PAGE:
There is an account of the Bhopal tragedy that sets out in detail how and why the disaster happened and how the companies involved have evaded responsibility. Given the scale and continuing significance of the disaster, this is a useful and important story to have.
And we hear about hacking at the News of the World in which reporters commissioned illegal means to gain access to private information. The evolution of this case illustrates well how what the management were keen initially to present as a few ‘bad apples’ turned out to be systematic and endemic in the newspaper and led to the company eventually being closed down.
One of the more unusual case studies concerns the effects of drug company sponsorship on the ability of clinicians to make decisions in the interests of their patients. It describes the brave efforts of a doctor insisting on the right treatment for patients caught up in a drug trial.
One of the recurring themes of the case studies is the inclusion of unionization issues and anti-union activities by companies. Labour issues are often excluded from ‘CSR’ – perhaps in an effort to confine CSR to issues, such as philanthropy, that can be kept firmly under management control. But of course the way staff are treated is an essential and central element of corporate responsibility. This book puts the issue firmly back on the agenda.
Each case study is presented in a similar way with background material providing the economic or company context, although sometimes this uniform format appears to crowd out a more detailed analysis of the case at issue. At times the demands of providing a similar template to each case study means that some of what is provided has only marginal relevance to a particular case study.
What the book lacks, or perhaps—given it is simply a collection of case studies—points to the need for, is a systematic analysis of why poor impacts and bad CSR happen. That is a large and crucial issue for which this book can be a stimulus and source of evidence. So if the study of business is to work its way out of an often unproductively sycophantic attitude, this book will be a welcome resource.
Section A: Community and environment
1. Shell in Ireland: A community destroyed Sheila Killian, Kemmy Business School, University of Limerick and Francis O'Donnell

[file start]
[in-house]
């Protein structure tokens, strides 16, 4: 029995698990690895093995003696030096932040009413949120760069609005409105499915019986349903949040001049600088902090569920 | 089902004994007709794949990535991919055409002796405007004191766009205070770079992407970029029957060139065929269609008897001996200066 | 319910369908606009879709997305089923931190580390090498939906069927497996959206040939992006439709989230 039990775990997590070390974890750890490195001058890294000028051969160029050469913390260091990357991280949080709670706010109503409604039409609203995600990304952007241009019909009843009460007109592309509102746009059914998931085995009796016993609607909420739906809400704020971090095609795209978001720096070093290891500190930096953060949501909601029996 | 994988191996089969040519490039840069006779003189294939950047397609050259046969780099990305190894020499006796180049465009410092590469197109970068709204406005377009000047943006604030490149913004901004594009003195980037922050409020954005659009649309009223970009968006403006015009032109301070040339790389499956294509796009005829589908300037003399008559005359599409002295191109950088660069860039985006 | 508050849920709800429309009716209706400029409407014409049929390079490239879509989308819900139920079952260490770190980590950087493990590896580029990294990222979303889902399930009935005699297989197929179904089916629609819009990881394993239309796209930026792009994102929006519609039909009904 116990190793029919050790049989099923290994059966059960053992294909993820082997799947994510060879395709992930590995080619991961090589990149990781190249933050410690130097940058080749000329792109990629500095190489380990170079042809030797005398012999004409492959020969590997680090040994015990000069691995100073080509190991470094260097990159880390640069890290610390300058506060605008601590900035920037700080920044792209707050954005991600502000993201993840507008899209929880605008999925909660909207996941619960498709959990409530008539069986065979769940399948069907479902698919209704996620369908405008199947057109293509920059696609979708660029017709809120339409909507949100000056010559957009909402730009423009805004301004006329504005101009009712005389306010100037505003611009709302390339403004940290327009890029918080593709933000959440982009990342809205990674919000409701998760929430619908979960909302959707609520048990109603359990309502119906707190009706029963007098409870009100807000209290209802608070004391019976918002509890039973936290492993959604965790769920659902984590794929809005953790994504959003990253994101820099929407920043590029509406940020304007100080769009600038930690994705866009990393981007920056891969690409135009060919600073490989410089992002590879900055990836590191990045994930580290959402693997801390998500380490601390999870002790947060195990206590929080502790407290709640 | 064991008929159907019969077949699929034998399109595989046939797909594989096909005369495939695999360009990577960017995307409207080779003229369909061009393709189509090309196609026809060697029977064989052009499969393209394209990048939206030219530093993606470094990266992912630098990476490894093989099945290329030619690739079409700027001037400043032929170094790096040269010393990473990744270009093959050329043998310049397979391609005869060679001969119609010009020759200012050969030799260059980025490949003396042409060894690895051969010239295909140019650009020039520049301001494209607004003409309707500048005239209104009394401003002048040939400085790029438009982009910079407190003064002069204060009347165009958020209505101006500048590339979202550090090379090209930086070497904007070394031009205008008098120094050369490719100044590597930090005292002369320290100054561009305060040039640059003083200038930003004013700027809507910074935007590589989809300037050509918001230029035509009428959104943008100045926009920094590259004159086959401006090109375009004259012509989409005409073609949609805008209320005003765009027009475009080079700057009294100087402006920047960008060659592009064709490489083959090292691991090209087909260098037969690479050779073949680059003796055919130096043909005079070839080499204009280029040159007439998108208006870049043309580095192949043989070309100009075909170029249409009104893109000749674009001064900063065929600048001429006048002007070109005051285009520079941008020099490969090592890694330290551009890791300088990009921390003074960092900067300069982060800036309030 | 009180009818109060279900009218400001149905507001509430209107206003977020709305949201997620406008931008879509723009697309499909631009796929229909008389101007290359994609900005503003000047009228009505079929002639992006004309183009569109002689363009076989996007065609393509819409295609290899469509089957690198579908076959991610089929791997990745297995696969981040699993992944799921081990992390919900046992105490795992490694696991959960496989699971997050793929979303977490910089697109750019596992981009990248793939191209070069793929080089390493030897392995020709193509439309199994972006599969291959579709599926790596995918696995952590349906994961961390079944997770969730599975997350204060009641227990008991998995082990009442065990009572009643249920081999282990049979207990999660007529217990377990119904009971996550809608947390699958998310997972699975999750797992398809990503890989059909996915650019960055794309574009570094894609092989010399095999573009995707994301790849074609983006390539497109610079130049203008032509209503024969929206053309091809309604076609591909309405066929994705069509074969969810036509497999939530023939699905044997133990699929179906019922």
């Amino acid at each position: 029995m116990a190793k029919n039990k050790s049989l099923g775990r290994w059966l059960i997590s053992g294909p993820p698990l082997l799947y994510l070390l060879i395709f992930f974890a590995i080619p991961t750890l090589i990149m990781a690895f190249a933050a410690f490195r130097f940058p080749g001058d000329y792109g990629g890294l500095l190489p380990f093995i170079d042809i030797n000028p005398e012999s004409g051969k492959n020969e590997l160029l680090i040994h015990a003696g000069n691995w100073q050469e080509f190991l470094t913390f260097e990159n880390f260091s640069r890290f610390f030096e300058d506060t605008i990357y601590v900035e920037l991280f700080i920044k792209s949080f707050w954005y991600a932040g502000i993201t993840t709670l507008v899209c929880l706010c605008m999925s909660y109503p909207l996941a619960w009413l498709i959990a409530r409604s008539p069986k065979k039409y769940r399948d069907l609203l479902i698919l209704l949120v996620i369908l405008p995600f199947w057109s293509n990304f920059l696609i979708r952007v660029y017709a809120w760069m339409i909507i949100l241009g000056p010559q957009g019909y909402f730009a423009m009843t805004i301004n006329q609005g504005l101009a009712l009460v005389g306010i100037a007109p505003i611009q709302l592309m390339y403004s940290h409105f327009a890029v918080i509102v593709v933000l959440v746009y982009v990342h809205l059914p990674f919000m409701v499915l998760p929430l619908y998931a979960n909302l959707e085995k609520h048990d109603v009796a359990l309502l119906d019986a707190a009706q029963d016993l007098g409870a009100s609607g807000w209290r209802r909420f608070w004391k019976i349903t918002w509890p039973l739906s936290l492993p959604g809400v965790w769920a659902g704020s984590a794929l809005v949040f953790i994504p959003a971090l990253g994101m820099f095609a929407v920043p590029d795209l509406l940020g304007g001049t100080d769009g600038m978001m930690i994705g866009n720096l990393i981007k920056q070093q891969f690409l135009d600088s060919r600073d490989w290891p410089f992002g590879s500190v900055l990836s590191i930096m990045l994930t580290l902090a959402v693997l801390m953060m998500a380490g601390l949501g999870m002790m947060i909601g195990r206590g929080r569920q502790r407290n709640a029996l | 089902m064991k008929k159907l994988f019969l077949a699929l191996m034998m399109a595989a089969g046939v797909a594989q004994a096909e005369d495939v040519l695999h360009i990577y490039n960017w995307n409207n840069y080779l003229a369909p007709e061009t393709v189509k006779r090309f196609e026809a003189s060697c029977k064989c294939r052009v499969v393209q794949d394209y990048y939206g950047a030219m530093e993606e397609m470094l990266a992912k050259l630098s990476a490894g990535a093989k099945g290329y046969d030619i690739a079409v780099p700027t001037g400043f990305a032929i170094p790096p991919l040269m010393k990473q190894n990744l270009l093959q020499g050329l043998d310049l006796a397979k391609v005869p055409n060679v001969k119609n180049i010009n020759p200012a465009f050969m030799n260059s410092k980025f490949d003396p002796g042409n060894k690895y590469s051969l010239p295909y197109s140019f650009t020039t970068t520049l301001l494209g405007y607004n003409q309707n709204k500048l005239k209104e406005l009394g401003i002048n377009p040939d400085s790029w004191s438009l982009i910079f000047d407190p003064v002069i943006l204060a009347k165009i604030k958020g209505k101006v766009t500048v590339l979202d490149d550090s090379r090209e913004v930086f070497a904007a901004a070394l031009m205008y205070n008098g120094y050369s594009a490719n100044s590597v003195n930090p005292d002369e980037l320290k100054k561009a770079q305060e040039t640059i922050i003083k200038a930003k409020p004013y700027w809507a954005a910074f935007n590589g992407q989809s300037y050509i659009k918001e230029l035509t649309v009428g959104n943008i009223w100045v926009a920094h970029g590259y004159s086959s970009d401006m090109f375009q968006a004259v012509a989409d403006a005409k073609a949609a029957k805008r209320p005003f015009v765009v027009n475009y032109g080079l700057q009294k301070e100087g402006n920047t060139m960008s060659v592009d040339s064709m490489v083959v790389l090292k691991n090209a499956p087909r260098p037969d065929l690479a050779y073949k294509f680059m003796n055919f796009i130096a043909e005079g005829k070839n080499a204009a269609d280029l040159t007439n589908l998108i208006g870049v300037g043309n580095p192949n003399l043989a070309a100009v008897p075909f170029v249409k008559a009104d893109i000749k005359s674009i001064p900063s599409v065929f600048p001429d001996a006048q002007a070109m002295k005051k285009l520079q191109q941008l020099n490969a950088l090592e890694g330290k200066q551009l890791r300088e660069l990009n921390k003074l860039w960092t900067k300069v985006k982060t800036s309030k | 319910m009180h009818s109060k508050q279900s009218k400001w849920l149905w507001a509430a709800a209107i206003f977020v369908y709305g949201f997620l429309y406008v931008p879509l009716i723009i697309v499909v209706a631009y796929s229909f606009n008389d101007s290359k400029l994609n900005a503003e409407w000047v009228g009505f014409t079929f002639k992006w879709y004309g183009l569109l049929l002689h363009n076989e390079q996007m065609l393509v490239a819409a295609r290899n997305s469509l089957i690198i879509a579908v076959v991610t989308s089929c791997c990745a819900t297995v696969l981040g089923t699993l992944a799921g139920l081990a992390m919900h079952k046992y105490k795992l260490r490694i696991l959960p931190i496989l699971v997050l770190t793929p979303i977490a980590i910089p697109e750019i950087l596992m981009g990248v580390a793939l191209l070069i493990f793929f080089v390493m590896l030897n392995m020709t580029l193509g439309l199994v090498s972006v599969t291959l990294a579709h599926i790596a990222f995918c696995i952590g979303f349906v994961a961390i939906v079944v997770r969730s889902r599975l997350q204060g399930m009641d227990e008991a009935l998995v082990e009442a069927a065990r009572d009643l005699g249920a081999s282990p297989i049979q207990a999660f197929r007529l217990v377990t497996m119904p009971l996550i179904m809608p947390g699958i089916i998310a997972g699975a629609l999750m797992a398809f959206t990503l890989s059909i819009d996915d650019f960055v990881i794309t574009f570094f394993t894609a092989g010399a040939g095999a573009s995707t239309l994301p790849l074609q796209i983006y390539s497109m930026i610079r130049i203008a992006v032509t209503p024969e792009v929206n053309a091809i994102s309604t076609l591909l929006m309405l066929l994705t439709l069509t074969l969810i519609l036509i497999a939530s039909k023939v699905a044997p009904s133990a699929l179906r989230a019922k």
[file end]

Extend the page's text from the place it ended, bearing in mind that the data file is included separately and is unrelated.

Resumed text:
2. Of gods and demons: The sacred hills of Niyamgiri and Vedanta Aluminium Ltd (VAL) Nimruji Jammulamadaka, Indian Institute of Management Calcutta (IIMC) and Sandeep Bhattacharjee, Usha Martin Academy, India
3. The dark side of light-handed regulation: Mercury Energy and the death of Folole Muliaga Todd Bridgman, Victoria Management School, University of Wellington, New Zealand
4. San Rafael Emmanuel Raufflet, Department of Management, HEC Montreal, Canada
Section B: Human rights and business
5. Kraft Foods Argentina: the H1N1 disparity Susan Myrden, Maine Business School, University of Maine and Kathy Sanderson, Faculty of Business Administration, Lakehead University
6. When clothes for children are made by children Guillaume Delalieux, Sciences Po Lille, France
7. The Bhopal Gas tragedy: Revisited after twenty-five years Debapratim Purkayastha, IBS Hyderabad, India and Hadiya Faheem, IBS Hyderabad, India
8. The battle for Middle Earth: New Zealand's bid to save The Hobbit Todd Bridgman, Victoria University of Wellington School of Management, New Zealand and Colm McLaughlin, University College Dublin School of Business
Section C: Ethics and policy
9. Ethical breaches at News of the World Debapratim Purkayastha, IBS Hyderabad and AJ Swapna, IBS Hyderabad
10. Monkey business: The Black Eyed Peas in Halifax Lawrence T. Corrigan and Jean Helms Mills, Saint Mary’s University, Halifax, Canada
11. Academia accommodating plagiarism? Surely not! Belinda Luke, Queensland University of Technology Business School and Kate Kearins, Auckland University of Technology
12. Milk or wine come rain or shine: Culture and politics in a Dutch–Belgian banking group after an international takeover Alexandra Bristow, Surrey Business School, University of Surrey
13. "Alisha in Obesity-land": Is food marketing the Mad Hatter? Sonya A. Grier, Kogod School of Business at American University, Washington, D.C., USA and Guillaume D. Johnson, Université Paris-Dauphine, France
14. The Olivieri case: An ethical dilemma of clinical research and corporate sponsorship Heidi Weigand and Albert J. Mills, Saint Mary's University, Canada
PAULINE FATIEN DIOCHON is Associate Professor of Management, Menlo College. ALBERT J. MILLS is Professor of Management, Saint Mary's University. EMMANUEL RAUFFLET is Associate Professor of Management, HEC Montréal.